Spacing in Interior Design

What is spacing:

Generally, people assume that space has interior designers selecting furniture and finishes, but not everyone knows an outstanding space was carefully mapped out through space planning – an essential step in the interior design process. Space planning organizes the space, furniture, and functions to work together and most effectively accommodate the needs of the employees and visitors.

The space plan will also define the circulation patterns that show how people will move through the space. The plan is finished by adding details of all the furniture, equipment, and hardware placement.

How to create a spacing plan:

The Bubble Plan: The way that I like to start a space plan is by roughly drawing out a map of the space and creating a bubble plan. A bubble plan is a simple diagram that will show you what activities take place in the space and the relationship between these activities.

A Detailed Scale Plan: Take a drawing paper. You can then erase any mistakes you might make. Draw your space to scale on the piece of paper. Include window, door, built-in cupboards/shelves, and lighting placements. You want to be able to see all the fixtures and features on the plan.

Circulation Plan: A circulation plan is a model of how humans or vehicles move through an area in a building. Circulation spaces are those that are used for circulation, such as entry points, stairs, lobbies, corridors, etc.

Tips for Space Planning:

1) Lighting: Lighting is extremely important because, in a small space, shadows can make the room look even smaller. You want to use multiple sources of light. Things like sconces and floor lamps can illuminate a room from different angles to provide better lighting.

2) Furniture & Storage: When designing for small spaces, keep the furniture appropriately compact. The size of the space needs to balance with the size of its belongings. When selecting furniture, consider maximizing the utility of the piece. For example, in a small dining room, benches around a table provide more seating than individual chairs and consume less floor space.

3) Paints & Colors:

  • Use a higher gloss paint to reflect light.
  • Paint only one wall a rich color, leaving the rest neutral.
  • Paint insets, such as wall nooks, bookcase backs, and between shelves a richer color to draw the eye out of the middle of the room, creating a sense of space.
  • Most of the color palette of the room should be neutral, adding to the sense of space. Use darker and richer colors as accents.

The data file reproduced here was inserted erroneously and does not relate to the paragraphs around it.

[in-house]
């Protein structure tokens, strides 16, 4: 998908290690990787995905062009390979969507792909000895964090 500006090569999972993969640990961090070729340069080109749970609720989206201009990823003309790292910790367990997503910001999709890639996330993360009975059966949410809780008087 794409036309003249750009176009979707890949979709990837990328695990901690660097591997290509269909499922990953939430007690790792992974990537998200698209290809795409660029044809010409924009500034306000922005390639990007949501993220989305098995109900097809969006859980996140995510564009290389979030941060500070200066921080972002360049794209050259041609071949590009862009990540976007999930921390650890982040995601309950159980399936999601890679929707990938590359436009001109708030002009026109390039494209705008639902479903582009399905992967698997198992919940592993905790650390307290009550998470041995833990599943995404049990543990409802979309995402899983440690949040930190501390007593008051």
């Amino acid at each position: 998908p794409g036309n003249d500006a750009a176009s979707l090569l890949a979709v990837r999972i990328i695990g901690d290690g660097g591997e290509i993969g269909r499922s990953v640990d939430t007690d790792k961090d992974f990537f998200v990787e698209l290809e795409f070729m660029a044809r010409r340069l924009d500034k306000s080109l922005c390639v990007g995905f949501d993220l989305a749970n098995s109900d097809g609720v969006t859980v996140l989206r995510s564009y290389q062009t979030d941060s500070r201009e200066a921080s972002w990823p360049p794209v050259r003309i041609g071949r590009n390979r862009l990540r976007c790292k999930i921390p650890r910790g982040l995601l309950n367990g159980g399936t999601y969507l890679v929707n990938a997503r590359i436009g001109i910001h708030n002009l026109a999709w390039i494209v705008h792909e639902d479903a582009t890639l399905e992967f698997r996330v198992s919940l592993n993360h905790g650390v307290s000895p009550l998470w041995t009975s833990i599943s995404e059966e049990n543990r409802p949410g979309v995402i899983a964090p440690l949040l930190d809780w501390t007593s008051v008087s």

Cool colors, like blue and green, are best for a smaller room, as they are distance colors.

Structural Elements:

  • If the cost fits into your budget, some relatively simple structural changes can make a smaller home or room feel and behave larger.
  • Built-ins – Nothing provides the utility of additional space better than a built-in. By creating a bookcase within your wall or cabinets in your closet, the floor space is not compromised and the room offers more functionality.
  • Doors – Removing or replacing doors can enhance light and airflow within small rooms. For example, re-hang a door so it swings differently, make a pocket door, install a window door or simply remove it altogether.
  • Design a mid-level area – The half space in your room can be utilized to create instant square footage out of mid-air. Depending on the height of your ceiling, lofts, half walls or even hanging beds will create extra mid-space in a room.
  • Removing all or part of a wall – Cut out an internal window between rooms or take out the wall completely, like between a master bedroom with a smaller bath.
  • Maximize your closet space – The more effectively the space in your closets is utilized, the better it contains your clutter, freeing up space in the rest of your home.
  • Moveable walls – Contemplate creating a sliding wall – turning part of the family room into a guest room or office, balancing the need for privacy with the desire for openness.
  • Look up – The ceiling is the most underused “floor space” in a room. Consider hanging artistic pieces instead of cluttering the shelves or placing storage at the ceiling level with shelving or cabinets

Achieve Comfort:

Just because a space is small, it doesn’t mean that it also has to be cramped or uncomfortable. Make the most out of any space, no matter how small, to find a place where relaxation and comfort are possible along with organization and flow-through.

E. Harini
INIFD Hyderabad, Himayat Nagar

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